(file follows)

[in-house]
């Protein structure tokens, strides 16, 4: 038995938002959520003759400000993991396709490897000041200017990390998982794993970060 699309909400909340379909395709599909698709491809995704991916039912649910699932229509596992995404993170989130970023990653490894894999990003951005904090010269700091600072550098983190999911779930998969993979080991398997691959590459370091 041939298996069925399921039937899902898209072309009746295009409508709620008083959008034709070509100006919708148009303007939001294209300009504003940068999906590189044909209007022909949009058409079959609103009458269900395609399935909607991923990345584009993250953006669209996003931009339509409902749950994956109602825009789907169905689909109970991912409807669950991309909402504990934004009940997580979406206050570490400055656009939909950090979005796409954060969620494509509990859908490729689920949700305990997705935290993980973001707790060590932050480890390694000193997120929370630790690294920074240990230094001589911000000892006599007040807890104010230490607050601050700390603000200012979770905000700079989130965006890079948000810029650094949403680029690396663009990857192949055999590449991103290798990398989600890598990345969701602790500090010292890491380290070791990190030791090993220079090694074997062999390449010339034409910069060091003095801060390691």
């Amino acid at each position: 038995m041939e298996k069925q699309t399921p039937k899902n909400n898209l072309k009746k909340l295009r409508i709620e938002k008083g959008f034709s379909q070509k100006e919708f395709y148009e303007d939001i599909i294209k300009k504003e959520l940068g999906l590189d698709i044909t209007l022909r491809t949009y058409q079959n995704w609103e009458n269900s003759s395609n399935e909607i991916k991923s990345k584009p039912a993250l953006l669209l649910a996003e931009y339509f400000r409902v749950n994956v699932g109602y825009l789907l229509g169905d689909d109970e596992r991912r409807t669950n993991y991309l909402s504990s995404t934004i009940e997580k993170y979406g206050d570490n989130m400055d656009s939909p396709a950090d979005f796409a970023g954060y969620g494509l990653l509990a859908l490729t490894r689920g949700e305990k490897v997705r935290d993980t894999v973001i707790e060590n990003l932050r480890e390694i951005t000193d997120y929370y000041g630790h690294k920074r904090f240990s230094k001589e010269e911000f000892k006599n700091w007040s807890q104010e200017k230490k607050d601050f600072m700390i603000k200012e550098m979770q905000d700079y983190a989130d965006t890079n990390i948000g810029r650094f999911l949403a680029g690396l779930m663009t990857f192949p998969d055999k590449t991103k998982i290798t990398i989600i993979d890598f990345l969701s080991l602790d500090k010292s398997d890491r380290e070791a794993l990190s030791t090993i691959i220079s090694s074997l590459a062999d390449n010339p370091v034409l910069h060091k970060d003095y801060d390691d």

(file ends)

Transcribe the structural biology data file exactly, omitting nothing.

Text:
[in-house]
């Protein structure tokens, strides 16, 4: 038995938002959520003759400000993991396709490897000041200017990390998982794993970060 699309909400909340379909395709599909698709491809995704991916039912649910699932229509596992995404993170989130970023990653490894894999990003951005904090010269700091600072550098983190999911779930998969993979080991398997691959590459370091 041939298996069925399921039937899902898209072309009746295009409508709620008083959008034709070509100006919708148009303007939001294209300009504003940068999906590189044909209007022909949009058409079959609103009458269900395609399935909607991923990345584009993250953006669209996003931009339509409902749950994956109602825009789907169905689909109970991912409807669950991309909402504990934004009940997580979406206050570490400055656009939909950090979005796409954060969620494509509990859908490729689920949700305990997705935290993980973001707790060590932050480890390694000193997120929370630790690294920074240990230094001589911000000892006599007040807890104010230490607050601050700390603000200012979770905000700079989130965006890079948000810029650094949403680029690396663009990857192949055999590449991103290798990398989600890598990345969701602790500090010292890491380290070791990190030791090993220079090694074997062999390449010339034409910069060091003095801060390691």
């Amino acid at each position: 038995m041939e298996k069925q699309t399921p039937k899902n909400n898209l072309k009746k909340l295009r409508i709620e938002k008083g959008f034709s379909q070509k100006e919708f395709y148009e303007d939001i599909i294209k300009k504003e959520l940068g999906l590189d698709i044909t209007l022909r491809t949009y058409q079959n995704w609103e009458n269900s003759s395609n399935e909607i991916k991923s990345k584009p039912a993250l953006l669209l649910a996003e931009y339509f400000r409902v749950n994956v699932g109602y825009l789907l229509g169905d689909d109970e596992r991912r409807t669950n993991y991309l909402s504990s995404t934004i009940e997580k993170y979406g206050d570490n989130m400055d656009s939909p396709a950090d979005f796409a970023g954060y969620g494509l990653l509990a859908l490729t490894r689920g949700e305990k490897v997705r935290d993980t894999v973001i707790e060590n990003l932050r480890e390694i951005t000193d997120y929370y000041g630790h690294k920074r904090f240990s230094k001589e010269e911000f000892k006599n700091w007040s807890q104010e200017k230490k607050d601050f600072m700390i603000k200012e550098m979770q905000d700079y983190a989130d965006t890079n990390i948000g810029r650094f999911l949403a680029g690396l779930m663009t990857f192949p998969d055999k590449t991103k998982i290798t990398i989600i993979d890598f990345l969701s080991l602790d500090k010292s398997d890491r380290e070791a794993l990190s030791t090993i691959i220079s090694s074997l590459a062999d390449n010339p370091v034409l910069h060091k970060d003095y801060d390691d």